Quantcast
Environmental News for a Healthier Planet and Life

Help Support EcoWatch

Coca-Cola Eyes Cannabis-Infused Drinks Market

Popular
Coca-Cola Eyes Cannabis-Infused Drinks Market
Pexels

Coca-Cola is "closely watching" the cannabis drinks market, the world's largest beverage company said Monday in an online statement.

Coke announced its interest after a report from Canada's BNN Bloomberg said the soda giant was in "serious talks" with Edmonton-based Aurora Cannabis, a medical marijuana producer and distributor, to develop drinks infused with cannabidiol, or CBD.


CBD, a cannabis extract that does not have the psychoactive elements of marijuana, is used to treat a variety of medical conditions and ailments.

The oil has boomed in popularity as a growing number of states and countries, including Canada, legalize sales of cannabis products for recreational use. The CBD market is forecast to grow to $2.1 billion by 2020, a dramatic increase from last year's market value of $202 million, according to Hemp Business Journal. Canadians can legally buy and consume cannabis starting this Oct. 17.

Coca-Cola and Aurora would likely develop drinks to ease inflammation, pain and cramping, the BNN report said. The beverages would be unlike the cannabis-infused drinks that beer makers are planning to produce that would likely give drinkers the same buzz from inhaling marijuana.

Coke is diversifying its product portfolio, with recent investments in the sparkling water category and coffee. Demand for sugary sodas has declined year upon year over the last decade as consumers become more health conscious.

In response to the BNN report, Coca-Cola said it has "no interest in marijuana or cannabis."

"Along with many others in the beverage industry, we are closely watching the growth of non-psychoactive CBD as an ingredient in functional wellness beverages around the world," the company added. "The space is evolving quickly. No decisions have been made at this time."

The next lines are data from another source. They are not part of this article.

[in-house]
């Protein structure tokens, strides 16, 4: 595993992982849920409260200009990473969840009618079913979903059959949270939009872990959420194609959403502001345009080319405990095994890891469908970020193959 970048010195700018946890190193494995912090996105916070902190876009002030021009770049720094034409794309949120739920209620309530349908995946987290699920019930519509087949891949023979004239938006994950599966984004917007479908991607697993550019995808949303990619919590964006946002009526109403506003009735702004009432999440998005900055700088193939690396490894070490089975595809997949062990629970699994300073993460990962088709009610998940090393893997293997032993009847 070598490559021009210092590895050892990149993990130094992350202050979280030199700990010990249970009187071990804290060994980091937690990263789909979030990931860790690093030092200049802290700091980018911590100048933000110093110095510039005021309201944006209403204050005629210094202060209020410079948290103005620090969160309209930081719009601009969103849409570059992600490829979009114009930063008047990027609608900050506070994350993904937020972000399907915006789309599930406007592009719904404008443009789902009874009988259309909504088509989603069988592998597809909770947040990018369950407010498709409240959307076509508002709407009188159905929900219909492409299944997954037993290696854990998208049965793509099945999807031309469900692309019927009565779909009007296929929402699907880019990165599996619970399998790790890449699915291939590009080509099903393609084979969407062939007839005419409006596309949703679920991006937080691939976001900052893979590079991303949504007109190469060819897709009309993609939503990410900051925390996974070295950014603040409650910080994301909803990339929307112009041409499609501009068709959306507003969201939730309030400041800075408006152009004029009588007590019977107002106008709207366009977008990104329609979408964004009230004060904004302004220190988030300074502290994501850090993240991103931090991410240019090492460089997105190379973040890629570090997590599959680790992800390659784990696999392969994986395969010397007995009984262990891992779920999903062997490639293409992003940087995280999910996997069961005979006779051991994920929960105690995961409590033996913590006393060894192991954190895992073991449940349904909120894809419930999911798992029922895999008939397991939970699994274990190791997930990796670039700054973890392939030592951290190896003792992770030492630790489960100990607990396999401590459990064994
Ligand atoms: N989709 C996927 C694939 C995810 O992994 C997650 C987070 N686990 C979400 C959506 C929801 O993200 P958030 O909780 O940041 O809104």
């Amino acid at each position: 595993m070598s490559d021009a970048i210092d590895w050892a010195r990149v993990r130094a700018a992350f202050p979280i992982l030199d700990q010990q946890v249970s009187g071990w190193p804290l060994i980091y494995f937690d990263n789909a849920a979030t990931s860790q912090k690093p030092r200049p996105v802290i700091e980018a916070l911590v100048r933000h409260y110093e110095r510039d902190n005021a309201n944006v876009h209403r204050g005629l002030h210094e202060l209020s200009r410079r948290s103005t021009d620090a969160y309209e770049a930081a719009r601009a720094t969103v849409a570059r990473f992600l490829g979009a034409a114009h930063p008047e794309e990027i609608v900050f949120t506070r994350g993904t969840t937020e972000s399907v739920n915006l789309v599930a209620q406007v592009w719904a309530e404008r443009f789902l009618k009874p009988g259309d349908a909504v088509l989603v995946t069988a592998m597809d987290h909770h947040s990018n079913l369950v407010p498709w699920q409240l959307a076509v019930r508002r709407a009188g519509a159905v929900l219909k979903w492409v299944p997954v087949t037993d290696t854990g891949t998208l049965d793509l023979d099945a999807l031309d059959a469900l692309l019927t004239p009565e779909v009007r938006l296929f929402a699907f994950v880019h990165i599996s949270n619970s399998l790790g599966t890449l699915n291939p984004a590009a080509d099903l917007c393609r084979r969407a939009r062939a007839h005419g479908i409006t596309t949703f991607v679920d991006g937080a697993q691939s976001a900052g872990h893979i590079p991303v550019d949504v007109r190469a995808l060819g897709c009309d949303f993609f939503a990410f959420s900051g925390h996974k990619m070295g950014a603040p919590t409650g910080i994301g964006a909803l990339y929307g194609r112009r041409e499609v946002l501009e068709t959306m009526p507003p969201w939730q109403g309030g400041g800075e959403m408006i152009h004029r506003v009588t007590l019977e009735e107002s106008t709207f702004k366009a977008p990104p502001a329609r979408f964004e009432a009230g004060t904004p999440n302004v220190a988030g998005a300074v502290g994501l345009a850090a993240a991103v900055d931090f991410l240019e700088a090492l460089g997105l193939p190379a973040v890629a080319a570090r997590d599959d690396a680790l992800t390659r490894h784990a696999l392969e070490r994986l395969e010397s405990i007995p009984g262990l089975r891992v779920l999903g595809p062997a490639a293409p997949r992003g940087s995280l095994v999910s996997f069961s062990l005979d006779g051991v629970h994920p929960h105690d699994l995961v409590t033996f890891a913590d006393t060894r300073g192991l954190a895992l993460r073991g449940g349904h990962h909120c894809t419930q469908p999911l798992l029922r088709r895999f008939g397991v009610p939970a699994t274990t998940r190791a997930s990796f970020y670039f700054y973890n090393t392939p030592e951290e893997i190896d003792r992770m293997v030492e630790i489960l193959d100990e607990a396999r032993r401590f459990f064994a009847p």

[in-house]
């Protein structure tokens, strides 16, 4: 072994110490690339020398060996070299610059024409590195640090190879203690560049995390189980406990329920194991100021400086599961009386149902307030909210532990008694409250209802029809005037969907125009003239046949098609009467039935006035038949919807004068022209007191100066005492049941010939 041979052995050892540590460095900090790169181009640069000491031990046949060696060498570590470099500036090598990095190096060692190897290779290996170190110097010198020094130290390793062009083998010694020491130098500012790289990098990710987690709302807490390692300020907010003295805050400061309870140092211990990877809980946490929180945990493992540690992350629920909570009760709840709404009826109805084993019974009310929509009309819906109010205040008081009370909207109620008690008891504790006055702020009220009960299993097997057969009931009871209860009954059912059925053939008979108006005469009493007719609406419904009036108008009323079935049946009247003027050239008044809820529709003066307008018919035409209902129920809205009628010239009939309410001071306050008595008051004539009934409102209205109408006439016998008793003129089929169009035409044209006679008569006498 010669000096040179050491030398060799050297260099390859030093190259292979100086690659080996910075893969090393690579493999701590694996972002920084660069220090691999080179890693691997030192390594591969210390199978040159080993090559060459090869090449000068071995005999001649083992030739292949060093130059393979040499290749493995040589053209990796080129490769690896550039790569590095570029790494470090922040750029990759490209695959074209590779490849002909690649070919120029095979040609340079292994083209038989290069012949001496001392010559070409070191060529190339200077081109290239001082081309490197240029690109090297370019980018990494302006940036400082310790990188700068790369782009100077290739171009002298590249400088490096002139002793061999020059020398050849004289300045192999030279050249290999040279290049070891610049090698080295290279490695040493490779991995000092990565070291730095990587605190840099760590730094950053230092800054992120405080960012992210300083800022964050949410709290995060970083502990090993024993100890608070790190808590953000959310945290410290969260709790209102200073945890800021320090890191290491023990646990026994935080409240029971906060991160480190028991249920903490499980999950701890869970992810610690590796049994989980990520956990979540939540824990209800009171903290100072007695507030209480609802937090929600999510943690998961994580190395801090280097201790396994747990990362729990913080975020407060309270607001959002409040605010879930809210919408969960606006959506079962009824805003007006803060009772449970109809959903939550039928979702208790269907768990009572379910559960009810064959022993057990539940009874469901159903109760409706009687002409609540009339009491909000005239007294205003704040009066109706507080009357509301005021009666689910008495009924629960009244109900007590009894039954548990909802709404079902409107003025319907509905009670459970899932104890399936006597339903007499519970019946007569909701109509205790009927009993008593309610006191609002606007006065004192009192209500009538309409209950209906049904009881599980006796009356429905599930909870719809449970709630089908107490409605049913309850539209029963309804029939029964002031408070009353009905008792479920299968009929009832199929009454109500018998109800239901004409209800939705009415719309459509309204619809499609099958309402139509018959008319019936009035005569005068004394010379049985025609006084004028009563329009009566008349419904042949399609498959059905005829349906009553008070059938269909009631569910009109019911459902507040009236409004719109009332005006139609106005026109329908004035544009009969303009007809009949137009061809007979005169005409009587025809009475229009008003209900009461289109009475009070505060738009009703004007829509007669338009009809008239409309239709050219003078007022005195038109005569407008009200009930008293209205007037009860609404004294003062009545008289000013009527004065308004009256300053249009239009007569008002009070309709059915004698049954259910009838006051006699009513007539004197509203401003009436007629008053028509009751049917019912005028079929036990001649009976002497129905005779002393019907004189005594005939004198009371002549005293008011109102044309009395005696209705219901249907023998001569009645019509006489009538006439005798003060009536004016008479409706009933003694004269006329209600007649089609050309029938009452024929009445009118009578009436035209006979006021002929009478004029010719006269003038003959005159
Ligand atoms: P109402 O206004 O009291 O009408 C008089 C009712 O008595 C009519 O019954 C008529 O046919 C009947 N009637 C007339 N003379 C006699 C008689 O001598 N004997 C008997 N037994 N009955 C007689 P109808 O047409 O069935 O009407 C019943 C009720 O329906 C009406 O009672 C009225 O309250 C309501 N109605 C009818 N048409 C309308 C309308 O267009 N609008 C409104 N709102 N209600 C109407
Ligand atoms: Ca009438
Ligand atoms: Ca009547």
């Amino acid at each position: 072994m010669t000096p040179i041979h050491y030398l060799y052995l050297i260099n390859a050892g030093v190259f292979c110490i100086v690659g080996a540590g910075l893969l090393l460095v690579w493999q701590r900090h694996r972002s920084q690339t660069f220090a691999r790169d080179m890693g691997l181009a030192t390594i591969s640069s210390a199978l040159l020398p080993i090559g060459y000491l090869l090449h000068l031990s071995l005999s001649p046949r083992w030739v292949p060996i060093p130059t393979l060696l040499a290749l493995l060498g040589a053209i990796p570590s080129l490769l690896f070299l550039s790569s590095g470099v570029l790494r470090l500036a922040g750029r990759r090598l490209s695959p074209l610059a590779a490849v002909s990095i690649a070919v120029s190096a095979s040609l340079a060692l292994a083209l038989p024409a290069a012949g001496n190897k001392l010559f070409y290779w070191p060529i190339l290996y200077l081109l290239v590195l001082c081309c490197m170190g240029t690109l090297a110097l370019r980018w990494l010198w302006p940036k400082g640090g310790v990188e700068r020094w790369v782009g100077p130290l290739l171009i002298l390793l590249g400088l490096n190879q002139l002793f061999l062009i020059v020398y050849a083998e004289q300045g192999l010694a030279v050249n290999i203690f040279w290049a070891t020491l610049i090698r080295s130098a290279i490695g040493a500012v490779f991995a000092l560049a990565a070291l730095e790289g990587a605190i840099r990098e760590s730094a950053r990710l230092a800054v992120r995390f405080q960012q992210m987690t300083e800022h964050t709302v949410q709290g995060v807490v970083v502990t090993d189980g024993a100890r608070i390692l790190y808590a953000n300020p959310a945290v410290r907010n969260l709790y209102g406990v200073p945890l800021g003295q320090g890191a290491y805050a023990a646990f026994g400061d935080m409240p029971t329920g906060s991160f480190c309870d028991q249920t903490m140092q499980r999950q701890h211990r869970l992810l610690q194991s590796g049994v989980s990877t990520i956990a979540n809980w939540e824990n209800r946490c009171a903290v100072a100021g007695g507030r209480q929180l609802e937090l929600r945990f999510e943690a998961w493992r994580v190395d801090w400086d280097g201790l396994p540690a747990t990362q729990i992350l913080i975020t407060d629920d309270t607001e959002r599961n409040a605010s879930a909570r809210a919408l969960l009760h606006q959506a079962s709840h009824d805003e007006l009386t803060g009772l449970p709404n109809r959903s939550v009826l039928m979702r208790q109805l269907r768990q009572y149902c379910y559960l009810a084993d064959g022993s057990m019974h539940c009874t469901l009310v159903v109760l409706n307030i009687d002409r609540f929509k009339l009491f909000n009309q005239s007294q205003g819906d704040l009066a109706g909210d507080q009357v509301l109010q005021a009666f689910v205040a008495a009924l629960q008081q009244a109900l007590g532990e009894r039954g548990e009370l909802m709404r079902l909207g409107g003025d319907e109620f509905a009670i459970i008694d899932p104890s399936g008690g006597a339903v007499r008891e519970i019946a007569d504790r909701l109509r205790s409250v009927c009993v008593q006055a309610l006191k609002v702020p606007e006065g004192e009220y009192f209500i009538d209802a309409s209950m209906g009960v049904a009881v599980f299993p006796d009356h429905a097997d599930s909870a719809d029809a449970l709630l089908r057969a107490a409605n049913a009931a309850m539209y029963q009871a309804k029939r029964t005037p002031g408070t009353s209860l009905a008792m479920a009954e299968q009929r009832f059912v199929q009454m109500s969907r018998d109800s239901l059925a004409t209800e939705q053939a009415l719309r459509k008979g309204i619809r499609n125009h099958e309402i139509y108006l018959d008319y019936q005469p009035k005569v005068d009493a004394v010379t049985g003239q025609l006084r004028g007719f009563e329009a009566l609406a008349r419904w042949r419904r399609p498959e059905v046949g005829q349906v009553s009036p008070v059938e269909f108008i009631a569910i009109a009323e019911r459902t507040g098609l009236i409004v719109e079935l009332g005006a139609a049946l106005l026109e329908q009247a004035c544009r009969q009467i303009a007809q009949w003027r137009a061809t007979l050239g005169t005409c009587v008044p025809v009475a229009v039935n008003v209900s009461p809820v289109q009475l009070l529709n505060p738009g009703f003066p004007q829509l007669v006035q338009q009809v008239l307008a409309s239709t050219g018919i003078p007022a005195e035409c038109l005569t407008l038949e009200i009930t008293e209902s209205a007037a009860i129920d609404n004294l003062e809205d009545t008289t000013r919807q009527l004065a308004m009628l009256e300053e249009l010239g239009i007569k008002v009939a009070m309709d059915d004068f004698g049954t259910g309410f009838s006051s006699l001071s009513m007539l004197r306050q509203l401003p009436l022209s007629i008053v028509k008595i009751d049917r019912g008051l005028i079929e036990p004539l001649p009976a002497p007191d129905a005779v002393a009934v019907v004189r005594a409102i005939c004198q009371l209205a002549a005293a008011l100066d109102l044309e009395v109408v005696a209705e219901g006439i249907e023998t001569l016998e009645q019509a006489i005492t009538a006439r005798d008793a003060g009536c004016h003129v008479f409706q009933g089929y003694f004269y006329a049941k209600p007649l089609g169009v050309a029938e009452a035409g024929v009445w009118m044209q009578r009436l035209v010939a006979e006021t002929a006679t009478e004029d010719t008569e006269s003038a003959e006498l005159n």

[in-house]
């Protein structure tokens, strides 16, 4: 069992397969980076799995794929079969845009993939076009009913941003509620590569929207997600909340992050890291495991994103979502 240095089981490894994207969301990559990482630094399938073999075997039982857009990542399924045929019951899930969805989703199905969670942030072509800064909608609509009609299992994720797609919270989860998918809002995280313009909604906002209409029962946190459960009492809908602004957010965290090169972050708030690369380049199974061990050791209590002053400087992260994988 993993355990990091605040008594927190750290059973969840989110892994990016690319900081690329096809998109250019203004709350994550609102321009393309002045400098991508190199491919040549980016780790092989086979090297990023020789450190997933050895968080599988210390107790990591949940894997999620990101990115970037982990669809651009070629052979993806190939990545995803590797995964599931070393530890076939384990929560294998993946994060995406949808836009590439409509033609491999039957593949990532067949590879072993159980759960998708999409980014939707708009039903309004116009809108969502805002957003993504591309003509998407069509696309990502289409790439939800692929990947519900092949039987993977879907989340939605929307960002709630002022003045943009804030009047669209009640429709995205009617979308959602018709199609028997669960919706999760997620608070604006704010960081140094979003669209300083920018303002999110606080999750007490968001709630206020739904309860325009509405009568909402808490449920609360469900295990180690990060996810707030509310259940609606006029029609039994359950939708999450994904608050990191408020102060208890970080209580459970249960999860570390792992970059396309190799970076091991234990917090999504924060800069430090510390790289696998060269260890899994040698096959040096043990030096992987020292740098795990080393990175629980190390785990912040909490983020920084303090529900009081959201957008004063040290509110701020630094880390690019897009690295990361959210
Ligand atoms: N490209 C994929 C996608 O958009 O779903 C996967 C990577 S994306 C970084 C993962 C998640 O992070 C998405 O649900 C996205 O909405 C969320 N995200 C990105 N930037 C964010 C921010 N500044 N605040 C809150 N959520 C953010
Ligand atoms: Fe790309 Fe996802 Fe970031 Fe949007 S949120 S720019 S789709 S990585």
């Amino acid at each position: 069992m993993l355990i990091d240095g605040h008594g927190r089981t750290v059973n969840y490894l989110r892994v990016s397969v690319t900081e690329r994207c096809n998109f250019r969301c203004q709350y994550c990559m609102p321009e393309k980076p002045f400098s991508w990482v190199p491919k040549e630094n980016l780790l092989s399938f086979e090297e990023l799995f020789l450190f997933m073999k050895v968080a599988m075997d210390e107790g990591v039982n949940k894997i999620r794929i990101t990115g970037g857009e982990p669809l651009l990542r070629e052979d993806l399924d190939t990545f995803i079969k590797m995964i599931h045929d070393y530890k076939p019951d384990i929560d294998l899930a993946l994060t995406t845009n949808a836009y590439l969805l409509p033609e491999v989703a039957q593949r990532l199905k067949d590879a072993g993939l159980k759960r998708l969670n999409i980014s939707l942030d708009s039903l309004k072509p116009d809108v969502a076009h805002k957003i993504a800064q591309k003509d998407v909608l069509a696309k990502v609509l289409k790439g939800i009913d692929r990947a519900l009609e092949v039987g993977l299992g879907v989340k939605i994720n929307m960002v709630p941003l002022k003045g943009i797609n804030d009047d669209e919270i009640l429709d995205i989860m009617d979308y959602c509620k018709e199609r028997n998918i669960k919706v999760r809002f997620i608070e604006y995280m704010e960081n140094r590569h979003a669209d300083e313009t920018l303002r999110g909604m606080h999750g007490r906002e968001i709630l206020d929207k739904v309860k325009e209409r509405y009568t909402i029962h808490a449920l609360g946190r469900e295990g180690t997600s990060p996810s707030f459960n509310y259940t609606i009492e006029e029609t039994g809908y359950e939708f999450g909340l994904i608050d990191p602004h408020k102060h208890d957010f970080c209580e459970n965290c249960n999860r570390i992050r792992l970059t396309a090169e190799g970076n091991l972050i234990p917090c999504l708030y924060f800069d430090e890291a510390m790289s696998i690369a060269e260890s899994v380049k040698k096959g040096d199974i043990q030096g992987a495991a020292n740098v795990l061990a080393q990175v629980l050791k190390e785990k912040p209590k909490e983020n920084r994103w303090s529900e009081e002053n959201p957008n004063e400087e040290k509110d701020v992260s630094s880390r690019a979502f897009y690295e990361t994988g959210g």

Following the BNN report, Aurora's stock spiked 17 percent and Coke's also jumped slightly, Reuters noted.

Project goal: To create an environmentally friendly and sustainable alternative to leather, in this case using fungi.

Read More Show Less

EcoWatch Daily Newsletter

Plastic waste is bulldozed at a landfill. Needpix

The plastic recycling model was never economically viable, but oil and gas companies still touted it as a magic solution to waste, selling the American public a lie so the companies could keep pushing new plastic.

Read More Show Less

Trending

54% of parents with school-age children expressed concern that their children could fall behind academically, according to a poll conducted over the summer of 2020. Maria Symchych-Navrotska / Getty Images

By Pamela Davis-Kean

With in-person instruction becoming the exception rather than the norm, 54% of parents with school-age children expressed concern that their children could fall behind academically, according to a poll conducted over the summer of 2020. Initial projections from the Northwest Evaluation Association, which conducts research and creates commonly used standardized tests, suggest that these fears are well-grounded, especially for children from low-income families.

Read More Show Less
A teenager reads a school English assignment at home after her school shut down because of the COVID-19 pandemic on March 22, 2020 in Brooklyn, New York. Andrew Lichtenstein / Corbis via Getty Images

The pandemic has affected everyone, but mental health experts warn that youth and teens are suffering disproportionately and that depression and suicide rates are increasing.

Read More Show Less
In an ad released by Republican Voters Against Trump, former coronavirus task force member Olivia Troye roasted the president for his response. Republican Voters Against Trump / YouTube

Yet another former Trump administration staffer has come out with an endorsement for former Vice President Joe Biden, this time in response to President Donald Trump's handling of the coronavirus pandemic.

Read More Show Less

Support Ecowatch